pALS in a Workshop

I was invited to the ALS Association / Prize4Life Assistive Technology Workshop last week to discuss the work the Microsoft Research Enable team is doing along with about two dozen other people doing similar work. Along with me, two pALS I've been working with were also invited - Gal Sont and Steve Gleason. Unfortunately, neither was able to fly out to Washington DC to attend the conference due to the logistical challenges they live with.

I'm pretty familiar with Suitable Technologies Beam telepresence robots. We've had one here at Microsoft Research (MSR) for well over a year that we use for visiting researchers, offsite employees, and the occasional sick day. I asked Suitable and they offered to send two Beams to the conference so our pALS could attend.

Familiarity & Eye Gaze interaction

The first challenge we needed to overcome was familiarity with the Beam and its user interface. Gal and Steve were new to the Beam. We practiced ahead of time for a few hours using the Beam we had here at MSR. Both used mouse emulation from their eye gaze software. Gal uses (and wrote) Click2Speak and controlling the Beam was straightforward. Steve uses Tobii PC Eye Go and in order to control the Beam he had to switch to 'Mouse Emulation' mode.

Switching PC Eye Go to Mouse Emulation Mode

Speech Synthesis & Echo Cancellation

The second challenge we needed to overcome was getting speech synthesis to work over the Beam. Telepresence systems have a feature called acoustic echo cancellation (AEC) which is used to keep the remote speaker from hearing herself echo'd in the call.

To keep this from happening, the Beam 'cancels out' sound emitted from the computer speakers from what is picked up by the microphone. A side effect of this is if you generate your speech via the same computer you're Beaming in with, the speech doesn't get transmitted to the Beam.

How it does this is it essentially 'pairs up' a speaker and a microphone together so as you send the audio to the speaker, it listens for and removes that sound from the microphone. So the workaround is to use a second microphone to pick up the speech, one that the echo canceller will ignore. We purchased an inexpensive USB microphone, the Kinobo SF-555B, and mounted it next to the speaker and this did the trick.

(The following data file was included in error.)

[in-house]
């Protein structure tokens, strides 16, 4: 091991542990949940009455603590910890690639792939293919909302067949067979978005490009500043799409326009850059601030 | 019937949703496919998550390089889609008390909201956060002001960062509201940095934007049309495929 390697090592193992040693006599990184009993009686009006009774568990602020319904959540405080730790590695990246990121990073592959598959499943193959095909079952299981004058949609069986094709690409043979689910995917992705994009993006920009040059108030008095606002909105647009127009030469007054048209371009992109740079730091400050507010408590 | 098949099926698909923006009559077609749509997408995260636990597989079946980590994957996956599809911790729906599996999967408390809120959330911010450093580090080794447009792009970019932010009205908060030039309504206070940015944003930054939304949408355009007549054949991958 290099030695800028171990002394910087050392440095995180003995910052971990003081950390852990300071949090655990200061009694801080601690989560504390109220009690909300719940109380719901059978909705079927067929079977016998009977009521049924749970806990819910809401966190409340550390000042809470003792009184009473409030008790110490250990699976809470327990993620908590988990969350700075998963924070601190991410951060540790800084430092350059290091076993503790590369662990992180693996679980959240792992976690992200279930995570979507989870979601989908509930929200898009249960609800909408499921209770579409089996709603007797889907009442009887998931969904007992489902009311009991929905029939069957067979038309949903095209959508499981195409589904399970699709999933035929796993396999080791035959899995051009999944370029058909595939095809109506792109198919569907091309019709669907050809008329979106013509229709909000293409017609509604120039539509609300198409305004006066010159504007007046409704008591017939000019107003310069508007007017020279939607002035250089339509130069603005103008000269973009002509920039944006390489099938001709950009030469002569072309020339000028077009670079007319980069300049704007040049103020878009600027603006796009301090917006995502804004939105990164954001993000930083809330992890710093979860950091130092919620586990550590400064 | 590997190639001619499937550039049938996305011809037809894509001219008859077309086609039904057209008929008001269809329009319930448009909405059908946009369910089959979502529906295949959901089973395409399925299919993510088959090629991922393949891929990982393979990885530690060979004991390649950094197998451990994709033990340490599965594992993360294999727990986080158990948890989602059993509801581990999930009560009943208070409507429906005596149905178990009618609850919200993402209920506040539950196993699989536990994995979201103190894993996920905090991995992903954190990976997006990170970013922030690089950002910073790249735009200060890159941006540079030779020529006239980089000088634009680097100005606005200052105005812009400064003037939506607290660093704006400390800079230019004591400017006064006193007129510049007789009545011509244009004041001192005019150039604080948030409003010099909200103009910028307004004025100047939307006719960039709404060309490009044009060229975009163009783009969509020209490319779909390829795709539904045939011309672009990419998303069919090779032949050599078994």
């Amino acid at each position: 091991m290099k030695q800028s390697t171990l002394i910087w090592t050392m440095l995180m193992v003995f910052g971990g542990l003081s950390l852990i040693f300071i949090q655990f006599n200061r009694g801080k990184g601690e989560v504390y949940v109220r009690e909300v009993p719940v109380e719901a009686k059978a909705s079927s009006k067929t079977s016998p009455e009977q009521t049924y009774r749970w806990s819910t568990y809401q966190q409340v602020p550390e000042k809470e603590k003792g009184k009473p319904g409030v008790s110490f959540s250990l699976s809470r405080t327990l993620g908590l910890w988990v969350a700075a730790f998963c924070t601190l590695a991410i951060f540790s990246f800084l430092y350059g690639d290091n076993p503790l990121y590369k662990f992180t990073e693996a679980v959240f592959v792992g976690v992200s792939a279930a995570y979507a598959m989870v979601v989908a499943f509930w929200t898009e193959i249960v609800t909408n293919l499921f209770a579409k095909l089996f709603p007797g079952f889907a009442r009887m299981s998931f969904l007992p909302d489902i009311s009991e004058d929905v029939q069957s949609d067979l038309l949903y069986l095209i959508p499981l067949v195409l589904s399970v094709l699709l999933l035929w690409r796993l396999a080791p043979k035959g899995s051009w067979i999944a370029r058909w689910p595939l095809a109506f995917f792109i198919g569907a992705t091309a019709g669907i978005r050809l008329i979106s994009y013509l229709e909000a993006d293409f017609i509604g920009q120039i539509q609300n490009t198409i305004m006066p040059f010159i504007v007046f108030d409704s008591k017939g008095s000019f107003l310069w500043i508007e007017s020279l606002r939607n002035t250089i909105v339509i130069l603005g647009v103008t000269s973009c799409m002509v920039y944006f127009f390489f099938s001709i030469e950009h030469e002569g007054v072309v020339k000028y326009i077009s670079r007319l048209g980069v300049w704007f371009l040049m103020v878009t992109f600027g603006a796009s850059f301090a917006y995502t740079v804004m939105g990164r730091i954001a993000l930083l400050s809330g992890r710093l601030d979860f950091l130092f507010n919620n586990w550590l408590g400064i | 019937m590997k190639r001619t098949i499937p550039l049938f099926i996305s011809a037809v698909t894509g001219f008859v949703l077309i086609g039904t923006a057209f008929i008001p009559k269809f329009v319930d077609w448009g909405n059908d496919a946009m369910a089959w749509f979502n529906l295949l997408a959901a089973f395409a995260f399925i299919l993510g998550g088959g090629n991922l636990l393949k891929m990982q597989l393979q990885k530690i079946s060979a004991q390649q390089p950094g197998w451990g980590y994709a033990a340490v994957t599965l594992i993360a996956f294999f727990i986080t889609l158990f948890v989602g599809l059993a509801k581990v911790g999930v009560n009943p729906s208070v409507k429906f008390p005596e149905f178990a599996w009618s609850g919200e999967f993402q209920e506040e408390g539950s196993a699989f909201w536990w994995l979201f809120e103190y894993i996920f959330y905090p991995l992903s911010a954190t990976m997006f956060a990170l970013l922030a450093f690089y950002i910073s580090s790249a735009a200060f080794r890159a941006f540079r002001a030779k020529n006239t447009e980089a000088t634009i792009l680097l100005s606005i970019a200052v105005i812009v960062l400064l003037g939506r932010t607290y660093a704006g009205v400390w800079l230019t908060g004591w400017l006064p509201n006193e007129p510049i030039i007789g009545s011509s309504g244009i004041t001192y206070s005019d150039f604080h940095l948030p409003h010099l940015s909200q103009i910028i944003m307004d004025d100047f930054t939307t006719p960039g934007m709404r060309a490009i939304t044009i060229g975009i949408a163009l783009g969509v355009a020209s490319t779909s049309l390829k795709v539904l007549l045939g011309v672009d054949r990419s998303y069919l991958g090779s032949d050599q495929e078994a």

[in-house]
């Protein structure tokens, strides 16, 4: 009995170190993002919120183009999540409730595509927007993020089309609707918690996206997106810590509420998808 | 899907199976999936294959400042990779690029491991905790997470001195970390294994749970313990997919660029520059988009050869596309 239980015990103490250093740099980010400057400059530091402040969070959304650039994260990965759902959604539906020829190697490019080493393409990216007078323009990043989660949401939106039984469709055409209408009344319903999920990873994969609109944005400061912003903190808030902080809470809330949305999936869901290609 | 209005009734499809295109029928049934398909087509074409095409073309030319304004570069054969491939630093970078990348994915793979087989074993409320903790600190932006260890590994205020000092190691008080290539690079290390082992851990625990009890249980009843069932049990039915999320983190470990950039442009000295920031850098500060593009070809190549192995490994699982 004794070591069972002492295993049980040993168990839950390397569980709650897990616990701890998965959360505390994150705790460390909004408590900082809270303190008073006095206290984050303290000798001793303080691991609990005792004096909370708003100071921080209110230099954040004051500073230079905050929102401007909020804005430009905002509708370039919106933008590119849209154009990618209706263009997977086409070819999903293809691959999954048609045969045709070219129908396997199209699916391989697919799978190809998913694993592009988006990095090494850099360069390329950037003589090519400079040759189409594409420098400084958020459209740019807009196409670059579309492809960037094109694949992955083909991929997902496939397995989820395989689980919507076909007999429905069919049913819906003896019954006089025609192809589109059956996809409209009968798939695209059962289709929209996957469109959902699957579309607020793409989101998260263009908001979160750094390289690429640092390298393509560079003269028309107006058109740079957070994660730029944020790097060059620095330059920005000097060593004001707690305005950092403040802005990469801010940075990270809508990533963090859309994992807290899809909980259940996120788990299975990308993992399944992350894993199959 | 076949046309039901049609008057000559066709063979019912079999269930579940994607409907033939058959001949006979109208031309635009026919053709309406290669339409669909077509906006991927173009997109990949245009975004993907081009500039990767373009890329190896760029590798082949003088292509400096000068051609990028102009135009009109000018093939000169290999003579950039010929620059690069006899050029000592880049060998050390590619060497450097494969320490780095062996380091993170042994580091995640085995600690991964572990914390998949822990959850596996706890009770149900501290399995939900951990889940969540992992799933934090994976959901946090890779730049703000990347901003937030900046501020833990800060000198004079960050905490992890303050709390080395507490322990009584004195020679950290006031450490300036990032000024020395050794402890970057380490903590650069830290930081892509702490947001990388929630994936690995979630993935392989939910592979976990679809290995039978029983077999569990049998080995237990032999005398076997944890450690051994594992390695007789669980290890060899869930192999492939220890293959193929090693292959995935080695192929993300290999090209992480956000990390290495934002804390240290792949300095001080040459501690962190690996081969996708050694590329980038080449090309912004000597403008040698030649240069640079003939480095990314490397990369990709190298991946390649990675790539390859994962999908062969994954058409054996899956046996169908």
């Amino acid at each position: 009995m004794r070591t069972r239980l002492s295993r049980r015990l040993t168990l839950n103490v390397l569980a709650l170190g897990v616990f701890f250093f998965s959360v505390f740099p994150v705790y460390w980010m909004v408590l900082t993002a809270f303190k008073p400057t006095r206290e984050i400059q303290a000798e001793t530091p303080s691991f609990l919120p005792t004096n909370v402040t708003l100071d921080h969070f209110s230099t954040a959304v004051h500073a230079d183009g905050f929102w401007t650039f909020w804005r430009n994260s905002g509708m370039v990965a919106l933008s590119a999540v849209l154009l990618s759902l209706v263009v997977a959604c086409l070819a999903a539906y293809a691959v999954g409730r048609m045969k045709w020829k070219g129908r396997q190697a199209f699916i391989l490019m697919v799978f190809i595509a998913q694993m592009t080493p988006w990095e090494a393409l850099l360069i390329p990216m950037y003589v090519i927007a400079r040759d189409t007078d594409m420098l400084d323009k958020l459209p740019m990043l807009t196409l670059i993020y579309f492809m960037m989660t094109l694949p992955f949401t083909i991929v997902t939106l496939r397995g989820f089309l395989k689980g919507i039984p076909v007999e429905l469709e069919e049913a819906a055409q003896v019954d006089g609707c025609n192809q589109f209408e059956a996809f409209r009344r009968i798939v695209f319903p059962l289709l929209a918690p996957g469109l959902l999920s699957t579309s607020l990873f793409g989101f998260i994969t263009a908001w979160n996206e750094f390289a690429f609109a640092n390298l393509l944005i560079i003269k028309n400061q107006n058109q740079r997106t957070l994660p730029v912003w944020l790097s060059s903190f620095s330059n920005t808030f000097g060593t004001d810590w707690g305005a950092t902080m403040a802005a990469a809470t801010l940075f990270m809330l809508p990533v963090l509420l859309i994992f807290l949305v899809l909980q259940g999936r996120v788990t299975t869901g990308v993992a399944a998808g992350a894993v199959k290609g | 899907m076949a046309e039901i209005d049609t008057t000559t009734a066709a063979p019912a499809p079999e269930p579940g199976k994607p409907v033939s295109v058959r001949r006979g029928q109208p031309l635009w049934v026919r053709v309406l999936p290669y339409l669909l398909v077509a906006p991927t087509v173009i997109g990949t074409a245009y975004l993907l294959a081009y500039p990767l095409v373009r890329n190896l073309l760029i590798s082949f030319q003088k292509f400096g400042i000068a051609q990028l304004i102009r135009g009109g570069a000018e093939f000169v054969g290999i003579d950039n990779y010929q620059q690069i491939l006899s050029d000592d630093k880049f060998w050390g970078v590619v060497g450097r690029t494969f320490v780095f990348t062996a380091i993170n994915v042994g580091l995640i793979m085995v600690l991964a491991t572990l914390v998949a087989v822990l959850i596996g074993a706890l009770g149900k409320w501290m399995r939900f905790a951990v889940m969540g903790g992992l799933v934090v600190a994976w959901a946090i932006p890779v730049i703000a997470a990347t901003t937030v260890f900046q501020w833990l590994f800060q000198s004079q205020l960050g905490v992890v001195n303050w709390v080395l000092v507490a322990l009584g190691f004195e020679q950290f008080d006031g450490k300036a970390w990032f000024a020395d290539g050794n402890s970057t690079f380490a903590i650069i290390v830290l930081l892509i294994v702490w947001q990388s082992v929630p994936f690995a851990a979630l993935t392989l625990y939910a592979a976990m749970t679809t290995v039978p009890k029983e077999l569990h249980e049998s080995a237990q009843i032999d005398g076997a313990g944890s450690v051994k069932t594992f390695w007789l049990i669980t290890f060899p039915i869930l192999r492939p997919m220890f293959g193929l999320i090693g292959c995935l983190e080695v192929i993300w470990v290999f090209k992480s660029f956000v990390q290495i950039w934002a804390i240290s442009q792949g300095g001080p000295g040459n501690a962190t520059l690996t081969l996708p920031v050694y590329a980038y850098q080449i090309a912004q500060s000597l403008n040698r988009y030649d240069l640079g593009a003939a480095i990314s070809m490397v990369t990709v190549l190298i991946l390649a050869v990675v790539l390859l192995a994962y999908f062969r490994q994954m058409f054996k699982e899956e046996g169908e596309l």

Kinobo USB Microphone

Back channel chat & hand raising

Alright, at this point we have Gal and Steve controlling and speaking through the Beam to attend the workshop. However we still have the challenge that the best of the speech systems available today allow a pALS to speak at around 15 words per minute, compared to 150 words per minute for spoken speech. When you're speaking one on one or in a family scenario, people learn to develop patience and politely wait for responses (I'm sure most pALS would laugh politely at this statement), alongside all the shortcuts that come from knowing a person well and using facial body language. But now, let's open the floodgates to a room full of animated speakers and a round table discussion -- that all flies out the door.

So here we are at a workshop about ALS and technology and what are the important goals to pursue and ... Gal and Steve can't get a word in. At one point we all politely paused, asked a question to the pALS, and then a room full of people waited in complete silence for one of them to compose a reply. We lasted about 10 seconds before the conversation resumed :-(

Fortuitously, I had a Skype session running with all the pALS -- we set Skype up earlier while we were getting the Beams configured and we had a surprise (for me) visit from a 3rd pALS who was attending the conference on my Surface over Skype.

So on a whim, I started transcribing the important questions to the pALS over the Skype chatroom and then they started providing their opinions via chat. The conversation might have moved on by then, so I would interject, restate the original question to the room, and then read out the answer the pALS provided. This worked really well!

As the session went on, the participants warmed to the approach. Eventually we found a rhythm where the room would ask a question for the pALS first, move into open discussion, and then when I saw an answer on the chatroom I would raise my hand, the room would pause, and the pALS could hit 'play' on the speech synthesizer, fully participating almost entirely independently.

How can we do better?

From my point of view, the pattern we found worked really well. However it still had some limitations:

  • We had to run two parallel communications systems -- Suitable Beams and a Skype chatroom.
  • We needed an in room moderator to transcribe questions directed to the pALS, read when answers were ready, and act as an 'attention proxy' by raising a hand to give space for the speech synthesizer to inject into the conversation.
  • The pALS were beholden to the moderator to be on top of the game in order to speak, they lost some independence.

I think we can do better. Some brainstorm ideas I had were:

  • Create a queue for questions to the pALS. They have a lot to say but they need a little more time to prepare their answers.
  • Implement a 'raised hand' signal they can turn on, like an industrial warning light, rather than rely on a moderator to raise his hand.
  • Integrate speech synthesizer output into the audio stream of the Beam, rather than having to resort to the two microphone trick to defeat AEC.